“We understand what other African countries did to help South Africa dismantle the apartheid machinery, but [this can’t lead to a] permanent [thinking] that some who come from those countries can even come and abuse the laws of the republic. [They] can’t come here, sell drugs, seat [sic] here illegally, undermine our sovereignty, create illegal businesses…. There is empathy for organisations such as Dudula for as long as they operate under conditions of law. Actually we need more voices like that.”

But Mabe also conceded that locals needed to be responsive to employment opportunities, particularly those usually thought of as being only fit for foreigners. “An element that we need to deal with, South Africans must make themselves available to perform what they deem are mundane jobs,” he said.

Dudula is fast gaining traction, with launches expected to take place across parts of KwaZulu-Natal, Eastern Cape and the Free State. Attempts to launch the movement in Durban last weekend were called off after the authorities refused permission for its organisers to hold a march through the city because of concerns over the potential for violence.

It is most recognisably represented by the charismatic populist Nhlanhla ‘Lux’ Mohlauli whose commentary and looks have seen him gain favour since he was widely reported on during the July 2021 riots as a “protector” of Soweto’s Maponya Mall.

Mohlauli’s collaboration with Dudula, which resulted in his much publicised arrest, has allowed the organisation to reach new heights and attract the country’s youth – many of them professional and unemployed – and other organisations that believe in the vigilante groups’ cause.

Its popularity has even astounded its leaders. Dudula’s deputy chairperson, Dan Radebe, told the M&G that they never expected to grow as quickly as they had in the past weeks.

He defended the organisation’s views, arguing that they were fighting illegal immigrants with law enforcement, and emphasised that without Dudula, there would be xenophobic attacks.

“It’s not like we are saying we want these people gone.We are saying, let our laws be respected and enforced,” Radebe said.

When asked whether Dudula was enforcing xenophobia, he chuckled and claimed it was more possible there was a phobia about “the truth” within South Africa’s media.

“We have been in Hillbrow, Orange Grove, Berea and not even a single non-South African was touched. There is no operation we host [where police are absent]. Where we have a situation, they move in and talk with the employers and we give them our grievances. If fighting for your rights in your own country is being xenophobic and people are saying let’s take a silver tray and handover our country, if our resistance to do that is regarded as xenophobia, let it be,” he said.

Despite the movement’s alleged apprehension of working with political parties, Action SA and the Patriotic Aliiance have long bought into the message of ridding South Africa’s streets of undocumented foreigners.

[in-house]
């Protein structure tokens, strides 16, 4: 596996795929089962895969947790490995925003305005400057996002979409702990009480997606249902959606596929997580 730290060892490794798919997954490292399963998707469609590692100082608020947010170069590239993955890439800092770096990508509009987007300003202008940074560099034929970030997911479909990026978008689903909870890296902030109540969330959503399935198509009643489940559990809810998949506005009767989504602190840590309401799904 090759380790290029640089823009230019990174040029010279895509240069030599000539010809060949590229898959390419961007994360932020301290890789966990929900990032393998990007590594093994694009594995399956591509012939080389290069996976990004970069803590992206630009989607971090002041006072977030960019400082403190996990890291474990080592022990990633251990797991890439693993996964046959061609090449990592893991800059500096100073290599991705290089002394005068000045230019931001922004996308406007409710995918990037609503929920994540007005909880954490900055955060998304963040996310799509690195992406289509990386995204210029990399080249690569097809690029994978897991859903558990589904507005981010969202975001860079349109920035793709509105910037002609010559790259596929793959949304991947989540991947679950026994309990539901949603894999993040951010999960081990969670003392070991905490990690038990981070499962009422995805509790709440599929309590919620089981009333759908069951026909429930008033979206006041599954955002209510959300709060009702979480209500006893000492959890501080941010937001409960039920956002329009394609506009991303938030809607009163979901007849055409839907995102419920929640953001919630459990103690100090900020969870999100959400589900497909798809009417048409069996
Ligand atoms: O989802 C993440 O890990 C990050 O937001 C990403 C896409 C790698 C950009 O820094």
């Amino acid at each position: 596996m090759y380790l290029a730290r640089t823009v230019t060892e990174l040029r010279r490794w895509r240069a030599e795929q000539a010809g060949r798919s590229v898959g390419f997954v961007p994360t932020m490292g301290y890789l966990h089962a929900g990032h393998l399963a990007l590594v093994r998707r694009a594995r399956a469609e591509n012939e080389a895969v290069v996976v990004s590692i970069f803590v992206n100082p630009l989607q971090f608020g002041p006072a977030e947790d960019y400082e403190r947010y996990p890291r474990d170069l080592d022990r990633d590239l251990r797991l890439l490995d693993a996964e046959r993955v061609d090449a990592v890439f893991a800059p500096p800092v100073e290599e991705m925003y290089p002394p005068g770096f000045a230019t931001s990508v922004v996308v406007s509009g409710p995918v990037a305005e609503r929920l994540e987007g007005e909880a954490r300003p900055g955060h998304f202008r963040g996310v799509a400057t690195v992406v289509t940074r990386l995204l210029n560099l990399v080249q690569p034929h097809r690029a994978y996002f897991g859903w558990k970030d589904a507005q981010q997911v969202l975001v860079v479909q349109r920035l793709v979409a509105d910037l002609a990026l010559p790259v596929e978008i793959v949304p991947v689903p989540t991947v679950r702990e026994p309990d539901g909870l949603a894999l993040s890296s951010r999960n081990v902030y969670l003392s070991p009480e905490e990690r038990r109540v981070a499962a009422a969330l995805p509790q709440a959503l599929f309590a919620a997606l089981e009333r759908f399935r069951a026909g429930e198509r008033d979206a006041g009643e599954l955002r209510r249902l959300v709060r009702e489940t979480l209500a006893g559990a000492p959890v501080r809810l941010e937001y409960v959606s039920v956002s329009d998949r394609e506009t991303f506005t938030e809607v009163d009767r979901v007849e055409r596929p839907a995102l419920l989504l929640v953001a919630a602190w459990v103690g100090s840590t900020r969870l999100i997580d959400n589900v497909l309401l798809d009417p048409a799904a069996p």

When he was Johannesburg mayor, Action SA leader Herman Mashaba advanced the need to remove undocumented migrants from the city centre by mostly focusing on hijacked buildings, where he said criminality was rife.

This week Mashaba told the M&G, he was “proud” of Dudula, whose work was ensuring the future of South Africa. Mashaba said he was “pleased” that Dudula was bringing the issue of illegal immigrants to the attention of the nation.

“They are not distracted by people who want to see South Africa collapse, who are calling [protests against] anti illegal immigrants xenophobic. I think this term is used to silence us from talking about this illegal activity.”

The Patriotic Alliance managed to grow its support base in last year’s local government elections partly due to its focus on illegal foreigners. The PA is also known to have conducted its own “investigations” into whether or not spaza shop owners are documented.

PA secretary general Kenny Kunene said: “It’s very important that this campaign gets strengthened and continues, because if it does not we are going to have xenophobic attacks. South Africans can see that the people are doing something about it and the [home affairs minister Aaron Motsoaledi] must be included. From the government’s side, he is the person best placed to see that illegal foreigners must go,” Kunene said.

This has ruffled the feathers of EFF leader Julius Malema, whose position on foreign nationals has been consistent.

His tune changed somewhat this year when Malema conducted his own “operation” by visiting restaurants to audit employment quotas.

EFF spokesperson Sinawo Tambo said the party believes illegal immigration is falsely based on “colonial borders”. He said the EFF believes there is no illegality in Africa.

Tambo added that when Malema visited the restaurants, this was not based on the residential status of the employed foreigners. “There must be locals employed in a locality in order to manage tendencies which may arise. We don’t want to promote tensions with non-South African people to fight over employment. We wanted unity among people at the level of the shop floor so that when people interact intercontinentally they have a historic relationship as workers.”

Malema may have a tough battle when the country goes to its general elections in 2024, particularly in areas like Soweto, where the EFF has seemingly plateaued. Dudula could prove to be a headache because its supporters are diametrically opposed to the EFF stance. Whichever party the organisation mobilisies behind, could find itself in the pound seats.